A relatively simple chemical test can determine whether a latent fingerprint is from a man or a woman, according to some new research. In a paper published in the Analytical Chemistry journal, researchers from the State University of New York discussed their findings.
The test looks at the levels of certain amino acids residual in the fingerprints. Women tend to have twice as much of these amino acids as men do, and so their fingerprints contain much higher levels; thus, by analyzing the levels of these amino acids in fingerprints, the researchers were able to determine whether they were left by men or women. And while the researchers acknowledge that they must run further experiments with greater sample sizes than the few they had to work with, they appear to be confident in their method, which worked on fingerprints collected from a variety of surfaces.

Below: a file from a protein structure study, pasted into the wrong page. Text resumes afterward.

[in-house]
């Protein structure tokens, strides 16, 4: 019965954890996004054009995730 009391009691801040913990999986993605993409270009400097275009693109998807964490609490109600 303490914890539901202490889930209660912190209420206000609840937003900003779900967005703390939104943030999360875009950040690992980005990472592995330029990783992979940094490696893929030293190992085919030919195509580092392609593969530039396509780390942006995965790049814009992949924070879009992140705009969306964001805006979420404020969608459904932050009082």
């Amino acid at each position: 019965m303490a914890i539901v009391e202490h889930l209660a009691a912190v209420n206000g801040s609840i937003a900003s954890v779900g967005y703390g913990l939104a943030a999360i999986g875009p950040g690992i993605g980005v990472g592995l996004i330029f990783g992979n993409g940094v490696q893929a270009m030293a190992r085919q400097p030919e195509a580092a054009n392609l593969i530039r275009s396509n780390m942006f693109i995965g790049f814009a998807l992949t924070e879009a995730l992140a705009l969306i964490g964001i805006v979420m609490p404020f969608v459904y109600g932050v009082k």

It’s a novel twist on standard biometric fingerprint analysis. While forensic investigators increasingly use fingerprint scanners that focus on the shape and patterns of prints, chemical analysis is less common for identification purposes. And while modern scanners are able to match latent fingerprints to known suspects, this new chemical process could help investigators in situations where fingerprints were left by an individual whose fingerprint biometrics aren’t available in any databases.
Source: The Times of India
November 23, 2015 – by Alex Perala